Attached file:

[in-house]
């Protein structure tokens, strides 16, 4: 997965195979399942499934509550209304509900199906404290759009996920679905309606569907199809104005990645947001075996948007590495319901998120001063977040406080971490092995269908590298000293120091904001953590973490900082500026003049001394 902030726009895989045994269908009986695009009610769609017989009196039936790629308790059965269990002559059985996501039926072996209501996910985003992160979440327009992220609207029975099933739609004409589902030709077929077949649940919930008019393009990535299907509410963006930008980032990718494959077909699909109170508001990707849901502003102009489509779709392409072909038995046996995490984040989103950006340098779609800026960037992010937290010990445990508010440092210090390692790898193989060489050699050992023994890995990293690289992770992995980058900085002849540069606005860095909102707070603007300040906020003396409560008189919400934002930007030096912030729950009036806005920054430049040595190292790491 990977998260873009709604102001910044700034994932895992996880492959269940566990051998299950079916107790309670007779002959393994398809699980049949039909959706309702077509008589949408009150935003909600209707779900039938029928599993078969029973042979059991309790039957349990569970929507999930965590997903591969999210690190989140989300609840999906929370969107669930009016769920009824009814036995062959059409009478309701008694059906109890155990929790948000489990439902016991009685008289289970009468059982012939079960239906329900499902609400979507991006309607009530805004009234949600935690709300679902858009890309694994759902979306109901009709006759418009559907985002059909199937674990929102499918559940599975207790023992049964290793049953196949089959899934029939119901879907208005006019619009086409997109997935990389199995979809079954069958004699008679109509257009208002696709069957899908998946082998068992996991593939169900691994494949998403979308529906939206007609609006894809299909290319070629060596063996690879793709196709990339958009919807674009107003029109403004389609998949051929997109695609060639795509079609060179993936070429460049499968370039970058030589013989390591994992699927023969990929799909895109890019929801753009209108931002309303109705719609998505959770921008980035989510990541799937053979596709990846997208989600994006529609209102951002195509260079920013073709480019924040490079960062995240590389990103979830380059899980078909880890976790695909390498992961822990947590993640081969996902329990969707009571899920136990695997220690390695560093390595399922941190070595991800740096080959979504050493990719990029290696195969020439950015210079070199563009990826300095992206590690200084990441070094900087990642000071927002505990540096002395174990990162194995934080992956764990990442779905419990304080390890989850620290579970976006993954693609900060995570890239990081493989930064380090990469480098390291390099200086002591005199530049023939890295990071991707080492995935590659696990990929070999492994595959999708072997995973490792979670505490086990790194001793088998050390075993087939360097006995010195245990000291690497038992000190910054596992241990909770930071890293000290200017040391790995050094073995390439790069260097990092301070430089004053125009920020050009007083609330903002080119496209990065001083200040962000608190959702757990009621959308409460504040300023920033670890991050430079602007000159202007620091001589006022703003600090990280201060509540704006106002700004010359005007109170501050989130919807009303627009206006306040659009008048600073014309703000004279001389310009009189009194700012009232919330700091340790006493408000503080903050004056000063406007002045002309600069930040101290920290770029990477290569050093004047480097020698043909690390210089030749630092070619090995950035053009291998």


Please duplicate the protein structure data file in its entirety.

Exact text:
[in-house]
């Protein structure tokens, strides 16, 4: 997965195979399942499934509550209304509900199906404290759009996920679905309606569907199809104005990645947001075996948007590495319901998120001063977040406080971490092995269908590298000293120091904001953590973490900082500026003049001394 902030726009895989045994269908009986695009009610769609017989009196039936790629308790059965269990002559059985996501039926072996209501996910985003992160979440327009992220609207029975099933739609004409589902030709077929077949649940919930008019393009990535299907509410963006930008980032990718494959077909699909109170508001990707849901502003102009489509779709392409072909038995046996995490984040989103950006340098779609800026960037992010937290010990445990508010440092210090390692790898193989060489050699050992023994890995990293690289992770992995980058900085002849540069606005860095909102707070603007300040906020003396409560008189919400934002930007030096912030729950009036806005920054430049040595190292790491 990977998260873009709604102001910044700034994932895992996880492959269940566990051998299950079916107790309670007779002959393994398809699980049949039909959706309702077509008589949408009150935003909600209707779900039938029928599993078969029973042979059991309790039957349990569970929507999930965590997903591969999210690190989140989300609840999906929370969107669930009016769920009824009814036995062959059409009478309701008694059906109890155990929790948000489990439902016991009685008289289970009468059982012939079960239906329900499902609400979507991006309607009530805004009234949600935690709300679902858009890309694994759902979306109901009709006759418009559907985002059909199937674990929102499918559940599975207790023992049964290793049953196949089959899934029939119901879907208005006019619009086409997109997935990389199995979809079954069958004699008679109509257009208002696709069957899908998946082998068992996991593939169900691994494949998403979308529906939206007609609006894809299909290319070629060596063996690879793709196709990339958009919807674009107003029109403004389609998949051929997109695609060639795509079609060179993936070429460049499968370039970058030589013989390591994992699927023969990929799909895109890019929801753009209108931002309303109705719609998505959770921008980035989510990541799937053979596709990846997208989600994006529609209102951002195509260079920013073709480019924040490079960062995240590389990103979830380059899980078909880890976790695909390498992961822990947590993640081969996902329990969707009571899920136990695997220690390695560093390595399922941190070595991800740096080959979504050493990719990029290696195969020439950015210079070199563009990826300095992206590690200084990441070094900087990642000071927002505990540096002395174990990162194995934080992956764990990442779905419990304080390890989850620290579970976006993954693609900060995570890239990081493989930064380090990469480098390291390099200086002591005199530049023939890295990071991707080492995935590659696990990929070999492994595959999708072997995973490792979670505490086990790194001793088998050390075993087939360097006995010195245990000291690497038992000190910054596992241990909770930071890293000290200017040391790995050094073995390439790069260097990092301070430089004053125009920020050009007083609330903002080119496209990065001083200040962000608190959702757990009621959308409460504040300023920033670890991050430079602007000159202007620091001589006022703003600090990280201060509540704006106002700004010359005007109170501050989130919807009303627009206006306040659009008048600073014309703000004279001389310009009189009194700012009232919330700091340790006493408000503080903050004056000063406007002045002309600069930040101290920290770029990477290569050093004047480097020698043909690390210089030749630092070619090995950035053009291998």